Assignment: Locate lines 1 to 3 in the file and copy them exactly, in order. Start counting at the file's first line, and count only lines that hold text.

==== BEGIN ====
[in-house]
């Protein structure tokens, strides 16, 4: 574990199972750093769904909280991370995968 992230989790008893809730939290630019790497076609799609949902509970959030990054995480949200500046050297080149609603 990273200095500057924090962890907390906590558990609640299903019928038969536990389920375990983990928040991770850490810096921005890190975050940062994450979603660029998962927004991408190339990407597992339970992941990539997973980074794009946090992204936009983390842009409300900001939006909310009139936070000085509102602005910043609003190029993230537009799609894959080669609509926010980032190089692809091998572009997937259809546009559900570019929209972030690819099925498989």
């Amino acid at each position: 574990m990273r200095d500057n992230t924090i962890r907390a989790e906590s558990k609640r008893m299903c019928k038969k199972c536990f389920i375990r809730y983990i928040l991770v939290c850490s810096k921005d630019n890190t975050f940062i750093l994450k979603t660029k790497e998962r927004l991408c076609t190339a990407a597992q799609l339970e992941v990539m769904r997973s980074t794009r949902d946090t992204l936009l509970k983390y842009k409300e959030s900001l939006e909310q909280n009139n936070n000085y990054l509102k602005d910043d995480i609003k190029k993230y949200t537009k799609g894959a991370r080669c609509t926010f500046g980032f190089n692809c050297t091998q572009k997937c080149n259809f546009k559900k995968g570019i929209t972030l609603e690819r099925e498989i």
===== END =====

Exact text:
[in-house]
């Protein structure tokens, strides 16, 4: 574990199972750093769904909280991370995968 992230989790008893809730939290630019790497076609799609949902509970959030990054995480949200500046050297080149609603 990273200095500057924090962890907390906590558990609640299903019928038969536990389920375990983990928040991770850490810096921005890190975050940062994450979603660029998962927004991408190339990407597992339970992941990539997973980074794009946090992204936009983390842009409300900001939006909310009139936070000085509102602005910043609003190029993230537009799609894959080669609509926010980032190089692809091998572009997937259809546009559900570019929209972030690819099925498989």
């Amino acid at each position: 574990m990273r200095d500057n992230t924090i962890r907390a989790e906590s558990k609640r008893m299903c019928k038969k199972c536990f389920i375990r809730y983990i928040l991770v939290c850490s810096k921005d630019n890190t975050f940062i750093l994450k979603t660029k790497e998962r927004l991408c076609t190339a990407a597992q799609l339970e992941v990539m769904r997973s980074t794009r949902d946090t992204l936009l509970k983390y842009k409300e959030s900001l939006e909310q909280n009139n936070n000085y990054l509102k602005d910043d995480i609003k190029k993230y949200t537009k799609g894959a991370r080669c609509t926010f500046g980032f190089n692809c050297t091998q572009k997937c080149n259809f546009k559900k995968g570019i929209t972030l609603e690819r099925e498989i």